Right Atrial‐ventricular Dissociation and Entrainment while Pacing from High Right Atrium and Coronary Sinus during Circus Movement Tachycardias

BOLIVAR PORTILLO, AGUSTIN CASTELLANOS, JOSE MEJIAS, LIAQAT ZAMAN, NELLY LEON‐PORTILLO, ROBERT J. MYERBURG

Research output: Contribution to journalArticle

11 Scopus citations

Abstract

Thirteen patients with circus movement tachycardias [CMT] were studied. Twelve had left‐sided, and one, right‐sided, accessory pathways. Entrainment was possible during overdrive high right atrial stimulation in 13/13 patients, and during coronary sinus pacing in 10/12 patients. The minimal pacing rates required for this to occur were 10 to 31 beats/min faster than those of the tachycardias. Short episodes of right atrial‐ventricular dissociation occurred while pacing from the high right atrium [6/13 patients), but not from the coronary sinus (0/13 patients). It is possible to explain this phenomenon by postulating the existence of two distinct atrioventricular (AV) nodal inputs (one for right‐sided and the other for left‐sided impulses); it could also have been an expression of the close distance existing between the AV node and the coronary sinus. Entrainment, by defining a range of paring rates followed by resumption of the tachycardia upon the cessation of stimulation, indicated that faster rates were needed for the CMT to be interrupted. However, regardless of the pacing rate and pacing site, tachycardia termination occurred when an anterograde impulse was blocked at the. AV node. The information obtained from this study suggests that some patients with drug‐resistant CMT may benefit from pacing modes capable of terminating the arrhythmia “through entrainment” at the slowest atrial rate at which this is possible.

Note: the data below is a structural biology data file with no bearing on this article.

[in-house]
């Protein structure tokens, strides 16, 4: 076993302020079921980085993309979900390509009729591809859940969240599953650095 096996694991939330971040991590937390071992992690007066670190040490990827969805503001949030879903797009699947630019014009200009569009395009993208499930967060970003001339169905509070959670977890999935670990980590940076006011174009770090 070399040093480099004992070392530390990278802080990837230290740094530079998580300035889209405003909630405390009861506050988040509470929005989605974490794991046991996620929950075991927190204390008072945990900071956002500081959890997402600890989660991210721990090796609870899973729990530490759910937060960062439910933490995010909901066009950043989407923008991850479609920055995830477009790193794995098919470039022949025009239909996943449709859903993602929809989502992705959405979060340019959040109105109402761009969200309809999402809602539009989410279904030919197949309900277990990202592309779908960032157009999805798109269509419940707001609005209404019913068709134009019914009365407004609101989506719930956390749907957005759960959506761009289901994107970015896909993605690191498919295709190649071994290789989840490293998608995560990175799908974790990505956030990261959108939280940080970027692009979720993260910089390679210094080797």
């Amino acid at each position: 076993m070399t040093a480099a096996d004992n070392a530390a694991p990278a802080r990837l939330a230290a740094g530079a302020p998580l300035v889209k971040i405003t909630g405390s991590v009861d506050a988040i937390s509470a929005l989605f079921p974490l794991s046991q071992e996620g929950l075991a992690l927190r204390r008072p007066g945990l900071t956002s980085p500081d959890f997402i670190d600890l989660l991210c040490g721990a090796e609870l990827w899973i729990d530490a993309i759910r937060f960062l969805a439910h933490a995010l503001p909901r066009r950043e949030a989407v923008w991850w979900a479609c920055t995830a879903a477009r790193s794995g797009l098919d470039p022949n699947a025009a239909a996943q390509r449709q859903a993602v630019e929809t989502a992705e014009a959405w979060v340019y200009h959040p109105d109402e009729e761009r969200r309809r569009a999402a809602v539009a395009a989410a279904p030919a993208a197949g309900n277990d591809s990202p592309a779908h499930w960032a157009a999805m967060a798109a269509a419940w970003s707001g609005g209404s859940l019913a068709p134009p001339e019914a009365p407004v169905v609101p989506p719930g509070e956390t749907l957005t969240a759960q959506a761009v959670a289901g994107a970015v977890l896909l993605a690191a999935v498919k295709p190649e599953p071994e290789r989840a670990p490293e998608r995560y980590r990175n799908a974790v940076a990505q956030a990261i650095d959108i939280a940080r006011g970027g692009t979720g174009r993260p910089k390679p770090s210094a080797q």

Original languageEnglish (US)
Pages (from-to)710-719
Number of pages10
JournalPacing and Clinical Electrophysiology
Volume7
Issue number4
DOIs
StatePublished - Jul 1984

Keywords

  • AV dissociation
  • atrial pacing
  • circus movement
  • entrainment
  • reentry
  • tachycardia

ASJC Scopus subject areas

  • Cardiology and Cardiovascular Medicine

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